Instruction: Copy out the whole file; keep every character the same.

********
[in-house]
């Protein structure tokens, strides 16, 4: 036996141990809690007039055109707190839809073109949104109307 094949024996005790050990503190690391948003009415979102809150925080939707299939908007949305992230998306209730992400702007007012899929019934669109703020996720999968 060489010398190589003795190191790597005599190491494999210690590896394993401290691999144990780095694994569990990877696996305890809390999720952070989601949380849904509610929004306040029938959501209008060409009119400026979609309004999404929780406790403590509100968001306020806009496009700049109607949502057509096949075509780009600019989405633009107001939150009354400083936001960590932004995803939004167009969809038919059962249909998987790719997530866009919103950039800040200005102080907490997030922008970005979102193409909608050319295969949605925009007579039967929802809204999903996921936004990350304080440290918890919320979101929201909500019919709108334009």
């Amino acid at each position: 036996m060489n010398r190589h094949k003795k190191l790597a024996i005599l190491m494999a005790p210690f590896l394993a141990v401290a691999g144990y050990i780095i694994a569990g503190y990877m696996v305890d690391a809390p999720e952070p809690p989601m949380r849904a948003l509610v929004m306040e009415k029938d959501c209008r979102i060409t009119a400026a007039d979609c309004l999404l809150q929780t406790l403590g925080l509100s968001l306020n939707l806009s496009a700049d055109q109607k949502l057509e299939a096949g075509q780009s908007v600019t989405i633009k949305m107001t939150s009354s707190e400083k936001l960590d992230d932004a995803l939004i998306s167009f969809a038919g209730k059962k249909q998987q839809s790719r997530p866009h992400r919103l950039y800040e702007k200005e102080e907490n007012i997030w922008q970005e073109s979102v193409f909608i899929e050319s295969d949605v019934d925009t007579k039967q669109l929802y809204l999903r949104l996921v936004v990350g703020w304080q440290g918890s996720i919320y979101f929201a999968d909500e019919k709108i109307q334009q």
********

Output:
[in-house]
């Protein structure tokens, strides 16, 4: 036996141990809690007039055109707190839809073109949104109307 094949024996005790050990503190690391948003009415979102809150925080939707299939908007949305992230998306209730992400702007007012899929019934669109703020996720999968 060489010398190589003795190191790597005599190491494999210690590896394993401290691999144990780095694994569990990877696996305890809390999720952070989601949380849904509610929004306040029938959501209008060409009119400026979609309004999404929780406790403590509100968001306020806009496009700049109607949502057509096949075509780009600019989405633009107001939150009354400083936001960590932004995803939004167009969809038919059962249909998987790719997530866009919103950039800040200005102080907490997030922008970005979102193409909608050319295969949605925009007579039967929802809204999903996921936004990350304080440290918890919320979101929201909500019919709108334009």
């Amino acid at each position: 036996m060489n010398r190589h094949k003795k190191l790597a024996i005599l190491m494999a005790p210690f590896l394993a141990v401290a691999g144990y050990i780095i694994a569990g503190y990877m696996v305890d690391a809390p999720e952070p809690p989601m949380r849904a948003l509610v929004m306040e009415k029938d959501c209008r979102i060409t009119a400026a007039d979609c309004l999404l809150q929780t406790l403590g925080l509100s968001l306020n939707l806009s496009a700049d055109q109607k949502l057509e299939a096949g075509q780009s908007v600019t989405i633009k949305m107001t939150s009354s707190e400083k936001l960590d992230d932004a995803l939004i998306s167009f969809a038919g209730k059962k249909q998987q839809s790719r997530p866009h992400r919103l950039y800040e702007k200005e102080e907490n007012i997030w922008q970005e073109s979102v193409f909608i899929e050319s295969d949605v019934d925009t007579k039967q669109l929802y809204l999903r949104l996921v936004v990350g703020w304080q440290g918890s996720i919320y979101f929201a999968d909500e019919k709108i109307q334009q």